Authors: Edward J. Copeland, Thomas H. Holzer, Timothy J. Eveleigh, and Shahryar Sarkani
The inability of Department of Defense (DoD) programs to sufficiently reduce technology risk prior to entering formal systems development has between 2007 and 2012 contributed to a 13 percent cost growth in weapon systems acquisition and a 17 percent increase in cycle time to deliver initial operational capability. With the advent of key legislation and resulting DoD acquisition reform initiatives, weapon systems programs are now required to enforce a technology development strategy that can foster true risk reduction prior to entering systems development. A key enabler to reducing technology risk and thereby accelerating design maturity is the use of system prototype demonstrations. The objective of this article is to present research findings on the “effects of system prototype demonstrations on weapons systems development” for major defense acquisition programs. The results of this research will better inform systems engineers and contribute to improved technology development strategy.
Author: Daniel Deitz, Timothy J. Eveleigh, Thomas H. Holzer, and Shahryar Sarkani
Today, programs are required to do more with less. With 70 percent of a system’s life-cycle cost set at pre-Milestone B, the most significant cost savings potential is prior to Milestone B. Pre-Milestone B efforts are usually reduced to meet tight program schedules. This article proposes a new Systems Engineering Concept Tool and Method (SECTM) that uses genetic algorithms to quickly identify optimal solutions. Both are applied to unmanned undersea vehicle design to show process feasibility. The method increases the number of alternatives assessed, considers technology maturity risk, and incorporates systems engineering cost into the Analysis of Alternatives process. While not validated, the SECTM would enhance the likelihood of success for sufficiently resourced programs.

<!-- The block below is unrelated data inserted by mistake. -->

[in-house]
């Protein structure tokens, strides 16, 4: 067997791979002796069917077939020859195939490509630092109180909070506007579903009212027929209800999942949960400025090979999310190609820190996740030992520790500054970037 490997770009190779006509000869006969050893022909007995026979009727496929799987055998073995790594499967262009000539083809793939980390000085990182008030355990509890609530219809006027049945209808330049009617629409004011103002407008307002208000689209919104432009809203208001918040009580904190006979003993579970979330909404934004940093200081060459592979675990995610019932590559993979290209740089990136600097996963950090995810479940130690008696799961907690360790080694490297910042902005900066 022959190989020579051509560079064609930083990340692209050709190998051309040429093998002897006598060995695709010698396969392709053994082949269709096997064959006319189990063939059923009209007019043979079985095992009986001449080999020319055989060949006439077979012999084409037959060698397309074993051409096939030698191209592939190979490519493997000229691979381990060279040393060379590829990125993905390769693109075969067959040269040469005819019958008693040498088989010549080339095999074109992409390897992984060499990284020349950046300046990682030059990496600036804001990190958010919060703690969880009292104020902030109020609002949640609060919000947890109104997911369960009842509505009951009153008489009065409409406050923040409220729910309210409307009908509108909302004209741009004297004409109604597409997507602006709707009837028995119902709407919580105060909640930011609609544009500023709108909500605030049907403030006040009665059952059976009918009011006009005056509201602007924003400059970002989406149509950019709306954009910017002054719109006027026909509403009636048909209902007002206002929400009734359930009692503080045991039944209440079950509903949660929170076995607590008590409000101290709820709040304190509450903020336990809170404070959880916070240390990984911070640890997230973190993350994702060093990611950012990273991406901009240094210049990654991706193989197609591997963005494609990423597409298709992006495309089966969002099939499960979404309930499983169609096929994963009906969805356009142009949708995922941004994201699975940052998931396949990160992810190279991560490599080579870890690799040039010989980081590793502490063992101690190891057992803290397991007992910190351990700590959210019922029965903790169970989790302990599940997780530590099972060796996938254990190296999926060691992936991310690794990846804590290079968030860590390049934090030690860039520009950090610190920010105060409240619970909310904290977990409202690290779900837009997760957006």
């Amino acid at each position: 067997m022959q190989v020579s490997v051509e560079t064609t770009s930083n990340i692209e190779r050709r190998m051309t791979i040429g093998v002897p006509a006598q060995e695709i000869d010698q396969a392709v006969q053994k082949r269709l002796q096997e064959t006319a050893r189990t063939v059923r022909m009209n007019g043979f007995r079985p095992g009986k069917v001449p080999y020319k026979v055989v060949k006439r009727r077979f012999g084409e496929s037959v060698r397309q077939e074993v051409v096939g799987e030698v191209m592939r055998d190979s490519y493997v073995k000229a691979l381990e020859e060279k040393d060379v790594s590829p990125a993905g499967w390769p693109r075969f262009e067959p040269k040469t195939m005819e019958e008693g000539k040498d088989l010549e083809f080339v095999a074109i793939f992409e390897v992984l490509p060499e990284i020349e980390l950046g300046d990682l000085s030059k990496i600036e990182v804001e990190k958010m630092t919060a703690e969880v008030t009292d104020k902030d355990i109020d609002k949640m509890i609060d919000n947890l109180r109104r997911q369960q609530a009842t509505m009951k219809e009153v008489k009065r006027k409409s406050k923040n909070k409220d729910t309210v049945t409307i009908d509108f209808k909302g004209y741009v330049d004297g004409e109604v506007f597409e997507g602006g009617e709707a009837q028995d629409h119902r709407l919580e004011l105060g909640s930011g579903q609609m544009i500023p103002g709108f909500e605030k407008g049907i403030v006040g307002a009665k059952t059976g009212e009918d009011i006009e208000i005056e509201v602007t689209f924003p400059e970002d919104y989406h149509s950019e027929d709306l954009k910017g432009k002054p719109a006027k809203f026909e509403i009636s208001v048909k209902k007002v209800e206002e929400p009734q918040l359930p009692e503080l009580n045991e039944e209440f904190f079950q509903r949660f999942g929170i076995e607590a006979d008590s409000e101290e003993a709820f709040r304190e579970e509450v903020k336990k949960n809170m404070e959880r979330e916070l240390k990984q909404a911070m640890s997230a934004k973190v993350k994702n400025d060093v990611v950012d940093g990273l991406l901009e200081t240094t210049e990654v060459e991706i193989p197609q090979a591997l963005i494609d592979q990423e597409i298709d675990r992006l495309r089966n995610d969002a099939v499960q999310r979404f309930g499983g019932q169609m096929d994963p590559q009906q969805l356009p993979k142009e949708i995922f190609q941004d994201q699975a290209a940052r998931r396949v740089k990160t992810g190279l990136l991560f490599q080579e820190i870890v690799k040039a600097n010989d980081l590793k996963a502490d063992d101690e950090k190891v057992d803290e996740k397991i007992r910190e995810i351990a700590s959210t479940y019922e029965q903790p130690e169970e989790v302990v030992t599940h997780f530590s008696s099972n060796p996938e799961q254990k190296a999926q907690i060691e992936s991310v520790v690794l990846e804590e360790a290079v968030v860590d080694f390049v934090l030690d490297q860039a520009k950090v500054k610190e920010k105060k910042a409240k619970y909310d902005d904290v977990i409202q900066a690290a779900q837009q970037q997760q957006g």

Authors: Meredith Eiband, Timothy J. Eveleigh, Thomas H. Holzer, and Shahryar Sarkani
Department of Defense (DoD) programs often experience cost overruns and technical difficulties due to reuse of legacy systems. With today’s fiscal climate of resource-constrained DoD budgets, reuse of legacy systems is frequently touted as the solution to cost, efficiency, and time-to-delivery problems; however, cost overruns and technical difficulties can significantly diminish any perceived benefits. Through evaluation of eight diverse DoD programs, this research shows that the state of a legacy system’s documentation, availability of subject matter expertise, and complexity/feasibility of integration are key factors that must be analyzed. Based on these three key factors, the authors propose a framework to aid both the DoD and defense contractors in the evaluation of legacy systems for potential efficient and effective reuse.